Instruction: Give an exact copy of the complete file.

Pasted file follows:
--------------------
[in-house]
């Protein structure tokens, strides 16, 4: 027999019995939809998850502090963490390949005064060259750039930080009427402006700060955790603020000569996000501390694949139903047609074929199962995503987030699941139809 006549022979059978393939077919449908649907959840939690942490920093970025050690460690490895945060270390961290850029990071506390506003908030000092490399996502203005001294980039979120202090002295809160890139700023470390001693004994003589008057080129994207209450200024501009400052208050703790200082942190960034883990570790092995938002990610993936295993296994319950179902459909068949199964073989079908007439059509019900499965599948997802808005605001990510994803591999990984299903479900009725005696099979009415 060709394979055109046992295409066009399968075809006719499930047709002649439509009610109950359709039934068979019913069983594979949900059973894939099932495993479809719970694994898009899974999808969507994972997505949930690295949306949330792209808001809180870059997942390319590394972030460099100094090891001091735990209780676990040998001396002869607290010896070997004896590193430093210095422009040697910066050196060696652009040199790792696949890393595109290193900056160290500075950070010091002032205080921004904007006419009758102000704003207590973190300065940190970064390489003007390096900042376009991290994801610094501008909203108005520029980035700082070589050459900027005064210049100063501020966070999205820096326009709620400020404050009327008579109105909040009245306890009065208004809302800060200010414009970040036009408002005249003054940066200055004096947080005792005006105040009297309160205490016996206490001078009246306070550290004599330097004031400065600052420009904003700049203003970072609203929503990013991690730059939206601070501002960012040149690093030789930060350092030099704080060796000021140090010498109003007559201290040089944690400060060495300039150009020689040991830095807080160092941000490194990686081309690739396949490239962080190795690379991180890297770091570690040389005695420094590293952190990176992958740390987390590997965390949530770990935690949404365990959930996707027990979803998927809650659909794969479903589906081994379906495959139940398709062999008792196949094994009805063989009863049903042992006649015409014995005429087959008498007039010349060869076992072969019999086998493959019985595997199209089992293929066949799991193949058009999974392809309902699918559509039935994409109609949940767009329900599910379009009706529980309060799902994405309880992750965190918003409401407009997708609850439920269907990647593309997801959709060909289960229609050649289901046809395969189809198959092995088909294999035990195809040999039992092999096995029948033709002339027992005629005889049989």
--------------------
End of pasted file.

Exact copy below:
[in-house]
């Protein structure tokens, strides 16, 4: 027999019995939809998850502090963490390949005064060259750039930080009427402006700060955790603020000569996000501390694949139903047609074929199962995503987030699941139809 006549022979059978393939077919449908649907959840939690942490920093970025050690460690490895945060270390961290850029990071506390506003908030000092490399996502203005001294980039979120202090002295809160890139700023470390001693004994003589008057080129994207209450200024501009400052208050703790200082942190960034883990570790092995938002990610993936295993296994319950179902459909068949199964073989079908007439059509019900499965599948997802808005605001990510994803591999990984299903479900009725005696099979009415 060709394979055109046992295409066009399968075809006719499930047709002649439509009610109950359709039934068979019913069983594979949900059973894939099932495993479809719970694994898009899974999808969507994972997505949930690295949306949330792209808001809180870059997942390319590394972030460099100094090891001091735990209780676990040998001396002869607290010896070997004896590193430093210095422009040697910066050196060696652009040199790792696949890393595109290193900056160290500075950070010091002032205080921004904007006419009758102000704003207590973190300065940190970064390489003007390096900042376009991290994801610094501008909203108005520029980035700082070589050459900027005064210049100063501020966070999205820096326009709620400020404050009327008579109105909040009245306890009065208004809302800060200010414009970040036009408002005249003054940066200055004096947080005792005006105040009297309160205490016996206490001078009246306070550290004599330097004031400065600052420009904003700049203003970072609203929503990013991690730059939206601070501002960012040149690093030789930060350092030099704080060796000021140090010498109003007559201290040089944690400060060495300039150009020689040991830095807080160092941000490194990686081309690739396949490239962080190795690379991180890297770091570690040389005695420094590293952190990176992958740390987390590997965390949530770990935690949404365990959930996707027990979803998927809650659909794969479903589906081994379906495959139940398709062999008792196949094994009805063989009863049903042992006649015409014995005429087959008498007039010349060869076992072969019999086998493959019985595997199209089992293929066949799991193949058009999974392809309902699918559509039935994409109609949940767009329900599910379009009706529980309060799902994405309880992750965190918003409401407009997708609850439920269907990647593309997801959709060909289960229609050649289901046809395969189809198959092995088909294999035990195809040999039992092999096995029948033709002339027992005629005889049989």